What is your motivation to contribute to MIND?
The orientation of MIND hits the sweet spot that combines evidence-based rationality with an open-minded curiosity. This creates a setting which attracts very creative, responsible and pragmatic people to work on different aspects of a shared vision. Personally, with my academic background in cognitive neuroscience and my current clinical work as a psychotherapist, I have long been looking for an environment in which it is possible to discuss and promote the understanding of psychedelic states. It just feels like a really good match!
Which meaning does the psychedelic experience have for an open society?
There is a two-way relation between a society and its individual members’ minds. I can’t imagine a free society that does not permit its member individuals access to psychedelic experiences, that is states of personal authenticity and self-actualisation. If such states are perceived as a threat to society, I would struggle to call it ‘free’, whatever that word even means in the present times. The other way around, I think that self-actualised, self-respecting and responsible individuals are able to contribute to society in a way that can improve it on a larger scale. My definition of psychedelic experiences and subsequent growth are quite broad here, this is not simply about dropping a certain type of pill! In this sense, ‘psychedelic’ or ‘open’ converge to a common meaning of overcoming oppression and removing any irrational obstacles for personal growth and overall development.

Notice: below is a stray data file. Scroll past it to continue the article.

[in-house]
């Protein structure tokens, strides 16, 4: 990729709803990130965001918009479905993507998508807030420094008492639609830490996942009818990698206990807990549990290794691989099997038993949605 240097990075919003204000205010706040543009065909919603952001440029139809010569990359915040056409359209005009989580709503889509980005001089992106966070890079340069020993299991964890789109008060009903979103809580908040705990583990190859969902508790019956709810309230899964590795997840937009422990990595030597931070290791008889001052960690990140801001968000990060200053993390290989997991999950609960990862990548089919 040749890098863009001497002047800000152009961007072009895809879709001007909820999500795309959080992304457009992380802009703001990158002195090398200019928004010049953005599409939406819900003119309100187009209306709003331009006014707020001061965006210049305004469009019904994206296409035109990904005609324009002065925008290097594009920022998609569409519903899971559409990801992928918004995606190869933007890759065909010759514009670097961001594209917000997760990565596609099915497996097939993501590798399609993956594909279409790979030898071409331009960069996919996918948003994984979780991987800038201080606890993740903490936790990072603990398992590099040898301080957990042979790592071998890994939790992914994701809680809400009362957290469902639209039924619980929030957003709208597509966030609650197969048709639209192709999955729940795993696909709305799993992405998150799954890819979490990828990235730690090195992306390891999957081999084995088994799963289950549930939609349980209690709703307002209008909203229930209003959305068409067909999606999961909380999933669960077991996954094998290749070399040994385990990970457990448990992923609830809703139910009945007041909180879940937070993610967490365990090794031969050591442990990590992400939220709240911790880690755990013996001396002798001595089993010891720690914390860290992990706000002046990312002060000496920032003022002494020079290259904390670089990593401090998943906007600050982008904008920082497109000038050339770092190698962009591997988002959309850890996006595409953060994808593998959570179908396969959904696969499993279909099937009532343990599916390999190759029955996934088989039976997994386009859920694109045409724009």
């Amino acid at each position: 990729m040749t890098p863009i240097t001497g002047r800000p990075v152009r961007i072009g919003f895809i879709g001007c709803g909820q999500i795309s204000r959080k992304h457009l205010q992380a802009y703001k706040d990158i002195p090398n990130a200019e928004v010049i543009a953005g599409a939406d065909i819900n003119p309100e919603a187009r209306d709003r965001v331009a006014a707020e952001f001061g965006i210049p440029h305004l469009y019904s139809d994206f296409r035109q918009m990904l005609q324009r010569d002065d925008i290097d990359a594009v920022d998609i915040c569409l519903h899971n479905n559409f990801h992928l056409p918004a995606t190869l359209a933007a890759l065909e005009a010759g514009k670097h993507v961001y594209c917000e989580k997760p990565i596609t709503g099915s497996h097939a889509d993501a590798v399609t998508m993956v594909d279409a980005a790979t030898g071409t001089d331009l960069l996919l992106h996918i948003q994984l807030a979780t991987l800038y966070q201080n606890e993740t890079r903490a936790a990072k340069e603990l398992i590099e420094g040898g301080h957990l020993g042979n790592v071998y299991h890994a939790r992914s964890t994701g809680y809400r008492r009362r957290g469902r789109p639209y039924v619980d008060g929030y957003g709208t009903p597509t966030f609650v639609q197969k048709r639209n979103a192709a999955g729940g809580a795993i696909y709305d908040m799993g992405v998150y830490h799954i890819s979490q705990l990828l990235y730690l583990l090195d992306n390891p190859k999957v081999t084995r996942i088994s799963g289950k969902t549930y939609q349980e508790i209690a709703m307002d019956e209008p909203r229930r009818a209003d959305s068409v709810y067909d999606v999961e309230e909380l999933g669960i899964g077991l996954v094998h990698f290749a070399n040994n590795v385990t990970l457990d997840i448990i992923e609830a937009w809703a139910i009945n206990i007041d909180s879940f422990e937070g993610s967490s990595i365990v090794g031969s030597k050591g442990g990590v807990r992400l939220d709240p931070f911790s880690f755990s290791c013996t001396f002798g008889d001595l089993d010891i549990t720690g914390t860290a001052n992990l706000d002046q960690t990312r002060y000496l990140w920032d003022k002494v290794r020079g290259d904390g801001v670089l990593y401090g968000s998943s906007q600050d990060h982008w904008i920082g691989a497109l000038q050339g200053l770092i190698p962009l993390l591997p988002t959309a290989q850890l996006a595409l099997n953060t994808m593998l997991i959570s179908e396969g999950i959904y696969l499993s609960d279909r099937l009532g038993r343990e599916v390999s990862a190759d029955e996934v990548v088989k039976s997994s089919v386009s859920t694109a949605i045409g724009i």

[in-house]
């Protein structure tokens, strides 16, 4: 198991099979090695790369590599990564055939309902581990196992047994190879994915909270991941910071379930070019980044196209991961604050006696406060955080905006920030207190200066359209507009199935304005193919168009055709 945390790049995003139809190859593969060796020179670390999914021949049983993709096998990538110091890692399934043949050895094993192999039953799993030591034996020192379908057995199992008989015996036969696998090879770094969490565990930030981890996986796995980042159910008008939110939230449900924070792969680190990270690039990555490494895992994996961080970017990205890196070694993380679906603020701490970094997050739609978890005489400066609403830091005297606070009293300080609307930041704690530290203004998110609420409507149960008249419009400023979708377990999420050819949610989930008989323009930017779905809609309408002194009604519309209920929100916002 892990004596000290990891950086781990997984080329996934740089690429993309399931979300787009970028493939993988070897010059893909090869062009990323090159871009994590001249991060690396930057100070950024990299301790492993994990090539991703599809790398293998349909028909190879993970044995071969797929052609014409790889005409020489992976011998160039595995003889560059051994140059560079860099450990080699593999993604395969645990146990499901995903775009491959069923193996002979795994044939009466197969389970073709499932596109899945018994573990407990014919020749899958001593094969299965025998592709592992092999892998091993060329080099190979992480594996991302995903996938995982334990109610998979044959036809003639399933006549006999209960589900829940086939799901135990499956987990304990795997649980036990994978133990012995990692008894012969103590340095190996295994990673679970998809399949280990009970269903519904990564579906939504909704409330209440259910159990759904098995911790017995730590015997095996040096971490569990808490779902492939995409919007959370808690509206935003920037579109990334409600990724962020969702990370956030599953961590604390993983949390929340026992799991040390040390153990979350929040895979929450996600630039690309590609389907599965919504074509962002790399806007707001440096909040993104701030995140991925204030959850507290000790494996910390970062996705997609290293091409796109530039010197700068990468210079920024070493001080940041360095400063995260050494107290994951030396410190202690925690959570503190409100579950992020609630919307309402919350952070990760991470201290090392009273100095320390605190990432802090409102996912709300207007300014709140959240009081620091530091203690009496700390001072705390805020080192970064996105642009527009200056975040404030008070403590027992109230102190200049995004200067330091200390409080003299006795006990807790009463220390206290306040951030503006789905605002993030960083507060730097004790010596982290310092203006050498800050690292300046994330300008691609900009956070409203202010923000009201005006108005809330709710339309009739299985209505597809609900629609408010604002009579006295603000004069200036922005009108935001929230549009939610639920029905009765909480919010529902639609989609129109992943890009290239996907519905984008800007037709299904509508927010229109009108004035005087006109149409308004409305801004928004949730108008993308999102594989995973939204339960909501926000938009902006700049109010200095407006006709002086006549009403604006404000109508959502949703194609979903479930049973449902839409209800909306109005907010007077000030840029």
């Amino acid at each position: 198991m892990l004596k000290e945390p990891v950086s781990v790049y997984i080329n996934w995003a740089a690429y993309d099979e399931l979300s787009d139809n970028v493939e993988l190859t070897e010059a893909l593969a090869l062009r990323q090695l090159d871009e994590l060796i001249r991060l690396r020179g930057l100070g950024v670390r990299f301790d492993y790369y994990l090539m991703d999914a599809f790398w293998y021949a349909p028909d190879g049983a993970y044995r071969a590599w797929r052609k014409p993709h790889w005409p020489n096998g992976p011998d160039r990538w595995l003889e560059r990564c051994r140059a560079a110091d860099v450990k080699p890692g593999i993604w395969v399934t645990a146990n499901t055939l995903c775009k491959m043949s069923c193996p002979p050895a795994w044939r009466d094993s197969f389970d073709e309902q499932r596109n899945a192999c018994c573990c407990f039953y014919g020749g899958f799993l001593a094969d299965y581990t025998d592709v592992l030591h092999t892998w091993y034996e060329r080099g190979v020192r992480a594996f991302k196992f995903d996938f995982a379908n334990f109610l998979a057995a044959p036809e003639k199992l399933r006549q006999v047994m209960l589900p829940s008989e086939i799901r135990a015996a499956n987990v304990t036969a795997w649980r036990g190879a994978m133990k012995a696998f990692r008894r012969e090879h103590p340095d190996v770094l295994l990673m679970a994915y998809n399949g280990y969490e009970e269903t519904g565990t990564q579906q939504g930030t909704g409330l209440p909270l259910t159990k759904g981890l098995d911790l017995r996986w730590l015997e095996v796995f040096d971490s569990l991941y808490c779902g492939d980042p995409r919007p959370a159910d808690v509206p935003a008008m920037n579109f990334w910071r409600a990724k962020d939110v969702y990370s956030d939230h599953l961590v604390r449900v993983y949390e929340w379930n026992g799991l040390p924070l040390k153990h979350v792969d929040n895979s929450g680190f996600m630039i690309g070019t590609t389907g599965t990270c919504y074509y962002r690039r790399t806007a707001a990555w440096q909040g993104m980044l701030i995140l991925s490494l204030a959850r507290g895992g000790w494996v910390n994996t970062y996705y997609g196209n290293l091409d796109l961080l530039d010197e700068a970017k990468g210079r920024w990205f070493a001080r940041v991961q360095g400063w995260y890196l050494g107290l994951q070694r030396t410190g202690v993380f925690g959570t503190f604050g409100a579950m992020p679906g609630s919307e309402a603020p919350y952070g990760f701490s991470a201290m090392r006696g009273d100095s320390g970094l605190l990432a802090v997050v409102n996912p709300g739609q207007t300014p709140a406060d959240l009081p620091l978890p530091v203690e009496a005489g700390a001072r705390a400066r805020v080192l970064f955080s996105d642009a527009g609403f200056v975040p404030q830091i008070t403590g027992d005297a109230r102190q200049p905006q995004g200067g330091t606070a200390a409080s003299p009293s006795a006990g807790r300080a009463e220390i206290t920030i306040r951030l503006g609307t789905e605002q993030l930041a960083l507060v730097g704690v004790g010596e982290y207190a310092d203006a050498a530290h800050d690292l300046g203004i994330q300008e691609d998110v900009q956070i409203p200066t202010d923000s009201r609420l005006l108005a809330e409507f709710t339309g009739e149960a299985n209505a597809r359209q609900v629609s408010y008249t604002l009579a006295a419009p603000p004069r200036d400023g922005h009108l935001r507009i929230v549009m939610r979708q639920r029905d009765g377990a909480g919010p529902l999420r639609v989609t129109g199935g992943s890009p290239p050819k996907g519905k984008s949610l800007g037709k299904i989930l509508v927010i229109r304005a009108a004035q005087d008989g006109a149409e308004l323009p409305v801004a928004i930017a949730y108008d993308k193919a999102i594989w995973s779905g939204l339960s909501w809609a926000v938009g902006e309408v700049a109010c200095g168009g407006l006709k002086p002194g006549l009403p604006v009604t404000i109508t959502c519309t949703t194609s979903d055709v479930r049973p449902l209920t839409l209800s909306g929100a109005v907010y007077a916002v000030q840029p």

What is your vision regarding MIND?
My personal vision is a future in which the therapeutic applications of psychedelic states are evidence-based, legally available and publicly accepted possibilities for professional practitioners. This requires certain empirical preparatory steps, namely effectiveness and feasibility studies, which will in turn provide details as to which practices are reasonable and worth developing and promoting. Personally, I try to be as open as I can towards the future developments and I hope that MIND will persist to provide a platform for realistic and critical discussion and reflection of this process.
What is the main challenge for an organisation like MIND?
Organisations like MIND currently spark a lot of different, partly opposing, expectations in the public. Some people hope to gain access to a magic pill that will instantly end all suffering, others hope to become admired modern scientific shamans. Some hope to get rich by establishing a psychedelic market, others still dare to hope that psychedelics will undermine the capitalist order. Almost everybody ultimately strives for the validation of their world-view. All those motives and hopes have their reason and maybe legitimacy, but can’t and shouldn’t be fully realised simultaneously. The challenge is to navigate between those expectations without falling into either of the extremes and to stick to the initial vision without losing the willingness to reflect the ongoing process.